I finished two crime novels around the same time. I historically never read more than one title at at time. I thought I needed complete concentration on one–or I thought I’d be cheating on the book if I read a another as well. With age, and less time, I find myself reading at least 2 and most likely 4 or 5 at a time. Naturally, some never are finished. They bored me, or I forgot where I laid them or they were fine but I never bothered picking them up again. I thought the former was going to happen to The Hangover Murders, because honestly, I was getting mighty sick of the characters constantly being drunk, or if not drunk, drinking to get drunk.Yes, I’m aware of the title–but I did think that the hangover part would prevail. Not so. The book begins with a well to do married couple awaking to horrific hangovers, both of them had been sauced to the point of blackouts. Neither can remember most of the night before. Each woke up after a particularly distasteful nightmare, of which neither could remember the details. They are guests of another well healed fellow and his wife, and after they drink to cure their hangover, they crawl over to their host’s room to inquire as to what they did last night and how they ended up back where they started from. Unfortunately, Jack not only is hung over, he’s dead. Jack’s wife is no where around. The narrator is the hungover husband, so he’s immediately excluded as the murderer–or is he? Since he has no memory, he can narrate till the cows come home and still have been the killer. It’s not until the doctor takes Jack’s body away that murder is declared. Up until then, the couple figured Jack had died of alcohol poisoning. Sad when the first thought as to why a 20 some year old would croak is being too drunk. OK so the beginning of the story was intriguing, especially when the wife shows up with another man and has all varieties of motives and suspects including chauffeurs. After the second murder occurs, things went downhill for me as the reader. First off, the second victim has just finished hypnotizing all the suspects within one room–and a shot that killed him came from outside. Now the pool of suspects is no longer within those with hangovers, and the interest for me plummets. However, I stay the course, read the entire thing, and the only lesson I learned, is that rich people can drink, drive drunk, party till the end of time, in 1930, and there are little consequences. Still, the basic theme was interesting, I had hoped for more than what I got.
The other unusual subject is sleep deprivation via baby. In The Hours Before Dawn, another recent read of Celia Fremlin, the entire book is through the eyes of the sleepless mother of two young daughters and a 6 month old night screaming child. It isn’t first person, yet the reader feels as though they too are desperately trying to snatch a few winks, are falling asleep at the washing up of dishes, defensive to neighbors, mother-in-law, and husband. I found no one likable in this book. I wanted to shake the mother until some sense infiltrated her oxygen deprived brain. I wanted the husband to be forced to change dirty diapers for eternity. I wanted the baby to be sedated, the thoughtless girls banished to boarding school, the so called friends to be imprisoned, and the villainess of the piece, if that was what she was, sent to a mental institution. Ms Fremlin wrote the intro to my version explaining that she hadn’t meant for the husband to be considered a monster, that no one in the book is a monster, just human. However, what she fails to realize that the very fact of the husband’s ignoring his wife’s situation and expecting her to be all things to all people made him tremendously unlikable. Yes, it was written at a time when women were expected to do everything within the home without the husband lifting a finger. And the mother certainly does that. But it’s more–it’s the obviousness of her being overwhelmed and no one bothering to help, especially him, that makes him so detestable. He whines about his dinner, his lunch–which he comes home for, of all things, while she’s trying to iron or wash, or scrub floors or just keep the baby asleep. If that weren’t enough, a selfish friend keeps unloading her two children on the mother to watch for her, while she does something else, like pottery class. There is a great deal of sly satire on the ‘correct’ way to raise children. Every mother in the book has a theory and a different absolutely solid idea of what to do, while their own kids are wreaking havoc. The mother is criticized by other mothers, her child detesting mother-in-law, her husband, the local place for mother assistance, neighbors, but not the new silent roomer who has recently moved in. This sinister–only to the mother–female appears to be watching, waiting, for what, the mother and reader do not find out until the very end. In the meantime, the sleep walking mother takes the baby out in the middle of the night in the stroller so as to not wake the household or neighbors, and falls asleep on a park bench to wake and find her baby gone. She frantically finds a police officer who calls her husband, and reports her baby is snug and asleep in his bed at home. She doesn’t know what’s real and what isn’t. Her suspicions of the roomer increase, and she starts investigating even within her exhausted state. Another occurrence of the baby vanishing seals the mother’s conviction that the roomer has her hand in the baby’s disappearances and reaapearances and intends to prove it.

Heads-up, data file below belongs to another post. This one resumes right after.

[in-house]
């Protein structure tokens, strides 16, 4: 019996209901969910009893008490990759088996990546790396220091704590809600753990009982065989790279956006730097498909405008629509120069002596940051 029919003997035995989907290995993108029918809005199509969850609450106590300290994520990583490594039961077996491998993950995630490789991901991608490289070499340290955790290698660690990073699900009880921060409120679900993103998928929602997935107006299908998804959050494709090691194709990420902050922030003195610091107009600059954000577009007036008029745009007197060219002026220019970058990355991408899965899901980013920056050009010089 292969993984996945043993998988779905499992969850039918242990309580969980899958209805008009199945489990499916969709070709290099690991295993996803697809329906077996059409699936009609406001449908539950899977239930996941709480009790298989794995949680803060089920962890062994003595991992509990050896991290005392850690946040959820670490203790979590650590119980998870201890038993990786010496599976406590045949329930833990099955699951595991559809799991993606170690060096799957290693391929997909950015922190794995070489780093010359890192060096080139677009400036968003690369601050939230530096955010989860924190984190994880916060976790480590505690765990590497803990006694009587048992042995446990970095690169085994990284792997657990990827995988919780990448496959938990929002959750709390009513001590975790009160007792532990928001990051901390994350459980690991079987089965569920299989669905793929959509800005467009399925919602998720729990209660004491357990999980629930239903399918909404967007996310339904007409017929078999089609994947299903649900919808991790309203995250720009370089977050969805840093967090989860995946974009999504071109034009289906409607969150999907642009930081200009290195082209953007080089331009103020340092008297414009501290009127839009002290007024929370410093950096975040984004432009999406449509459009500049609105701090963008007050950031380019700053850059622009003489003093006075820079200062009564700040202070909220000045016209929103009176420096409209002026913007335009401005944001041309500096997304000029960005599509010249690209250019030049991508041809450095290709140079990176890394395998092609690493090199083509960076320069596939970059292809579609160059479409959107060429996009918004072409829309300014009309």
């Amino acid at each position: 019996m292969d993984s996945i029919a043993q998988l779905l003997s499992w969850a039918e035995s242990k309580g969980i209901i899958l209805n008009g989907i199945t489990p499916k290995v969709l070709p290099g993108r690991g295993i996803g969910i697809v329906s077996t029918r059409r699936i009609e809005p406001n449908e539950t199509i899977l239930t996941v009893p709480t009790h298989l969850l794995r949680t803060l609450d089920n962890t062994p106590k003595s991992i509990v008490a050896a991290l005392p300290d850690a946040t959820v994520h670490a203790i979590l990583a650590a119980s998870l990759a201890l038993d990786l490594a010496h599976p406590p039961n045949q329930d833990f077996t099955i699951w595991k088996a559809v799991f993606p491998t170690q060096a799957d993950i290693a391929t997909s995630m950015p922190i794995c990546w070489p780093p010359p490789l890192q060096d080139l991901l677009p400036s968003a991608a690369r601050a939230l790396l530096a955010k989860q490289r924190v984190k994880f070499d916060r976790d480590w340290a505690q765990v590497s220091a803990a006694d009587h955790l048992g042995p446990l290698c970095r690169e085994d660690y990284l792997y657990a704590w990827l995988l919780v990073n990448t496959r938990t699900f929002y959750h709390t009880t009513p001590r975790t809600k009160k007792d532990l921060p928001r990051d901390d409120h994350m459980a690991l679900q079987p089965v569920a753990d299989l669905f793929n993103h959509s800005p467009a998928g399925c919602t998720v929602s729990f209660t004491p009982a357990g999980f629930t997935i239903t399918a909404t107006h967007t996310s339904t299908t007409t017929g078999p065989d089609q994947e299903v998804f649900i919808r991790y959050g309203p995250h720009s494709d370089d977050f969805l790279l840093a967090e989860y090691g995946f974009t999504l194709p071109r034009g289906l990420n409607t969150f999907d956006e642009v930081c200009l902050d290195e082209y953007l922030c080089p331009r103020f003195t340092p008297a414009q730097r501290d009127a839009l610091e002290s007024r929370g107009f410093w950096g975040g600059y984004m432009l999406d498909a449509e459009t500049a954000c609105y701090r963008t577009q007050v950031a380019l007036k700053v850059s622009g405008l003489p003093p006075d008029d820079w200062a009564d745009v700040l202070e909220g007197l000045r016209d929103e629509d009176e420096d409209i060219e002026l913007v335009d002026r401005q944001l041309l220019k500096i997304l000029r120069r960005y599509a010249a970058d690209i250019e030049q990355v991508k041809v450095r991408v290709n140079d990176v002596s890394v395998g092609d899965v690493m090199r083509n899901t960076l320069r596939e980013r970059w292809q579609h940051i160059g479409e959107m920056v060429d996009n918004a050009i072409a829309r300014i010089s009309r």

Although an Edgar Poe Award winner for first mystery, I enjoyed another of her titles much more. Maybe had I been through the terrible experience many parents suffer of a child waking them nightly, I’d have had more sympathy, but the mother set my teeth on edge with her passive existence. Nonetheless, as usual, Ms. Fremlin writes a compelling riveting story that I didn’t want to leave.
Two offbeat subjects, one not so interesting, the other interesting, but annoying.